F: Vulnerability and Power. These are two words that I try to weave into my daily life actually, and we’ve been talking about cycles, and menstruation and birth. Females are by design, cyclical in nature.

In any given moment, over a four week period, we’re ovulating and in our power, and constantly creating life.


M: Yes, we are. We’re constantly in creative motion, and ‘birth’ every single month. When I first connected with this knowing, it was such an illuminating, liberating, empowering moment.   

F: We’re freaking amazing! We’re creating an egg within ourselves, and I’m not saying that all women need to create life, but we’re birthing new projects, starting new friendships…

We are creatirixes by design.


M: I think this is a really important point to make, because many women don’t realise that every single month, we’re building up this incredible creative life force energy which needs to be funnelled into some form of creative birth. And yes, it’s not necessarily human life, but some kind of creative birth.

F: Whatever it is. If you’re a passionate home cook, and that’s your thing, that’s creativity.

I love what you’ve just said because women sometimes hear the word ‘creativity’ and they think “I’m not a creative enough person. I work for an insurance company. I don’t have a creative bone in my body.”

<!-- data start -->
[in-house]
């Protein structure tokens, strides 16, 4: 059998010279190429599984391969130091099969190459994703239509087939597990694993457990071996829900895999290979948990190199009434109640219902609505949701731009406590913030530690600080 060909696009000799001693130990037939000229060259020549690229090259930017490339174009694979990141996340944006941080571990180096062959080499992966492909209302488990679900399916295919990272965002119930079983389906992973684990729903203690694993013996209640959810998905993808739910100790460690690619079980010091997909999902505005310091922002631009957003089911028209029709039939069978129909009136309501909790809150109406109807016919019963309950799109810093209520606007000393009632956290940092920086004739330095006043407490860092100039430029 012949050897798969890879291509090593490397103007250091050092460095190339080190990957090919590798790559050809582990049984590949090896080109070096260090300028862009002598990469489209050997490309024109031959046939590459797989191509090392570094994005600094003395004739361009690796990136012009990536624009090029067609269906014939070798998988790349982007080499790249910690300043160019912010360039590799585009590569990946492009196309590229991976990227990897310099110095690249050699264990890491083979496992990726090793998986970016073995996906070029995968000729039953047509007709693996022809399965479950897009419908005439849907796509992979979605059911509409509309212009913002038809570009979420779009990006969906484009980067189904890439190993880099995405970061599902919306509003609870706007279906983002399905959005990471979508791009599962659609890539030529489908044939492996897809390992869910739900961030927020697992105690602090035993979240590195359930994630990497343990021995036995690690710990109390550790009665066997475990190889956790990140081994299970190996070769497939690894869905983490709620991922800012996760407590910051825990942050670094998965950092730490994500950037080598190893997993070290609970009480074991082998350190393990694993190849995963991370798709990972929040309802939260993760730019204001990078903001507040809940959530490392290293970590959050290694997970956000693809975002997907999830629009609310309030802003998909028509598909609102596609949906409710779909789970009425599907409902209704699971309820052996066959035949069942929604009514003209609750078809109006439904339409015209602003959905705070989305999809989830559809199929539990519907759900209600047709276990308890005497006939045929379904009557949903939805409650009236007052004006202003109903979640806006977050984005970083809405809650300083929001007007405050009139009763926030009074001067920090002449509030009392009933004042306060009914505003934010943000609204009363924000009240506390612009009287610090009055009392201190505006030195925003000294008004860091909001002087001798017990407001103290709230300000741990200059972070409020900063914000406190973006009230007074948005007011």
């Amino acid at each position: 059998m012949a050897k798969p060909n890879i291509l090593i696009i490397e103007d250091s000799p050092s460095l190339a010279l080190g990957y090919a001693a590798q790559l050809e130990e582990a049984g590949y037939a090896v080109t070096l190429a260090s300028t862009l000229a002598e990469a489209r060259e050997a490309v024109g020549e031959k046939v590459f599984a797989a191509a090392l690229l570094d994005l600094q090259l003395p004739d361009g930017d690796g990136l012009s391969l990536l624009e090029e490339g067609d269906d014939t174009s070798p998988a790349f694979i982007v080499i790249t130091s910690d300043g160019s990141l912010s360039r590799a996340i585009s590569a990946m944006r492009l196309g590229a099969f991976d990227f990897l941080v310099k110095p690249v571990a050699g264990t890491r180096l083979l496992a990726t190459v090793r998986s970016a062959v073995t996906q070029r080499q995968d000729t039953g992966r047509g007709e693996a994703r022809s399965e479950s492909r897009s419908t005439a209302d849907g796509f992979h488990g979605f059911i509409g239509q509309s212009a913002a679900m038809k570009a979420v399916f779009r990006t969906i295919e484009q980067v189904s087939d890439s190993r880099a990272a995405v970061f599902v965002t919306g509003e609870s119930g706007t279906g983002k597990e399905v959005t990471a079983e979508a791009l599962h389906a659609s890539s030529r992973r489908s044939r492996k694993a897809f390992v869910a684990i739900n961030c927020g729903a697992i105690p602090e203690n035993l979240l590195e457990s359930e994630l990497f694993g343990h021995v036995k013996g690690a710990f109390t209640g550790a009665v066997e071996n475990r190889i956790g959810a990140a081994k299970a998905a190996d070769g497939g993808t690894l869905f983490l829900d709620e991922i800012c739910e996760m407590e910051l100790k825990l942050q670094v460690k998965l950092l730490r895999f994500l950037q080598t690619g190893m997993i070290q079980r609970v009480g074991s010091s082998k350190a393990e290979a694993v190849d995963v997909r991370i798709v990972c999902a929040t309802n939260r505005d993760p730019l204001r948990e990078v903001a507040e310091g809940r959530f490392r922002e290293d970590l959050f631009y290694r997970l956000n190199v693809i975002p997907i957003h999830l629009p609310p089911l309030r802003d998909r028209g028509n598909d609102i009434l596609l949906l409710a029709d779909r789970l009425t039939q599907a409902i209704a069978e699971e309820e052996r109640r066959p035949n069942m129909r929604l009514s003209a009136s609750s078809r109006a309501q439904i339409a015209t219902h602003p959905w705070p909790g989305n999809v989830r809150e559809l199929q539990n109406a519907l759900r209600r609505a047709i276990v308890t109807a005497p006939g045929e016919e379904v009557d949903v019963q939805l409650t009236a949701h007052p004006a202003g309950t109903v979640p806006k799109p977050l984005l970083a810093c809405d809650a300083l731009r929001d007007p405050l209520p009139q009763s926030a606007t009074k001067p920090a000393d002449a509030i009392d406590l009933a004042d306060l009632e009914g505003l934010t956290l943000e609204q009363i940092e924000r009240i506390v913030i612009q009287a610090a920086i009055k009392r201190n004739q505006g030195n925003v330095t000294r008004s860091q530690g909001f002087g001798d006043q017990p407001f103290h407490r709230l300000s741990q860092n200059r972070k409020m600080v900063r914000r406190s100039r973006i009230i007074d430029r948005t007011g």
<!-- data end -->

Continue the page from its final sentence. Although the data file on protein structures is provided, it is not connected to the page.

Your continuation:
And I completely want to dispel that myth. We all have something we’re passionate about. Knitting, gardening – I don’t care what it is! Whatever burns your fire and gets you going.

We are creating on a monthly basis, and yes, you don’t have to have a child or be a mother to feel creative, and to birth. Yes! I love that.

Then, if we come to the other side, to vulnerability, I think it’s also equally powerful to put your phone on silent, not look at your emails, and for the first two or three days of your period, say “you know what life, I’m going to sit in bed with a hot water bottle, and just soften into myself.”

If there’s one take-away from all of this: feel what you’re feeling.

If you’re feeling powerful, don’t squash with self-judgement or criticism from others. Own your power. It’s your birth-rite. If you’re feeling vulnerable, don’t be pressured into feeling like you need to operate from a yang place. It’s all about honouring that cycle.


M: I want to go back to what you said about taking the first two or three days of your period to sit with yourself, stop and rest. There will be some women reading this who’s first thought is “I don’t have two or three days to do that.”

There will also be other women who feel that going into a softer, hermit-like space, is the ‘wrong thing to do’, because we’ve learned that the ‘right thing to do’ is to continue on, push through and show up with a cheerful face, even if it’s not the truth of how they’re really feeling. We’ve been taught to honour the social conditioning of society, before the innate call of our body wisdom.